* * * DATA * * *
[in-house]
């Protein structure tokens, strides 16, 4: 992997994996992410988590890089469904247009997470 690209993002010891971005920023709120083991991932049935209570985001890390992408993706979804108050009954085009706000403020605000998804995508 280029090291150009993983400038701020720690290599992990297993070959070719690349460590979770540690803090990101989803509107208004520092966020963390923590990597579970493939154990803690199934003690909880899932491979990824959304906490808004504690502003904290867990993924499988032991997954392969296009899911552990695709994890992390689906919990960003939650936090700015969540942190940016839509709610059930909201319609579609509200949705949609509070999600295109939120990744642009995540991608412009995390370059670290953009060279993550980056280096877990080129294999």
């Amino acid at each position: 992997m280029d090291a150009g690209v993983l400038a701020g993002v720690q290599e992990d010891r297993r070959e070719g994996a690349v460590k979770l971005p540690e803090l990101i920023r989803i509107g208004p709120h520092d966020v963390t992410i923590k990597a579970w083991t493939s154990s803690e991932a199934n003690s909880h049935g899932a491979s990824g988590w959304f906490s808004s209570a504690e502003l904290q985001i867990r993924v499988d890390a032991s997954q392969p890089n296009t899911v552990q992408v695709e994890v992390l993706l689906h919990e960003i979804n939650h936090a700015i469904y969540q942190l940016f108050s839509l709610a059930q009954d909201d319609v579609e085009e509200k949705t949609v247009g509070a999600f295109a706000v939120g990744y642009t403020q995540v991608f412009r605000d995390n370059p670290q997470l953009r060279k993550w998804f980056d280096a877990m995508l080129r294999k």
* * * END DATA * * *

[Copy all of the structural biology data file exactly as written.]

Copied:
[in-house]
């Protein structure tokens, strides 16, 4: 992997994996992410988590890089469904247009997470 690209993002010891971005920023709120083991991932049935209570985001890390992408993706979804108050009954085009706000403020605000998804995508 280029090291150009993983400038701020720690290599992990297993070959070719690349460590979770540690803090990101989803509107208004520092966020963390923590990597579970493939154990803690199934003690909880899932491979990824959304906490808004504690502003904290867990993924499988032991997954392969296009899911552990695709994890992390689906919990960003939650936090700015969540942190940016839509709610059930909201319609579609509200949705949609509070999600295109939120990744642009995540991608412009995390370059670290953009060279993550980056280096877990080129294999």
């Amino acid at each position: 992997m280029d090291a150009g690209v993983l400038a701020g993002v720690q290599e992990d010891r297993r070959e070719g994996a690349v460590k979770l971005p540690e803090l990101i920023r989803i509107g208004p709120h520092d966020v963390t992410i923590k990597a579970w083991t493939s154990s803690e991932a199934n003690s909880h049935g899932a491979s990824g988590w959304f906490s808004s209570a504690e502003l904290q985001i867990r993924v499988d890390a032991s997954q392969p890089n296009t899911v552990q992408v695709e994890v992390l993706l689906h919990e960003i979804n939650h936090a700015i469904y969540q942190l940016f108050s839509l709610a059930q009954d909201d319609v579609e085009e509200k949705t949609v247009g509070a999600f295109a706000v939120g990744y642009t403020q995540v991608f412009r605000d995390n370059p670290q997470l953009r060279k993550w998804f980056d280096a877990m995508l080129r294999k």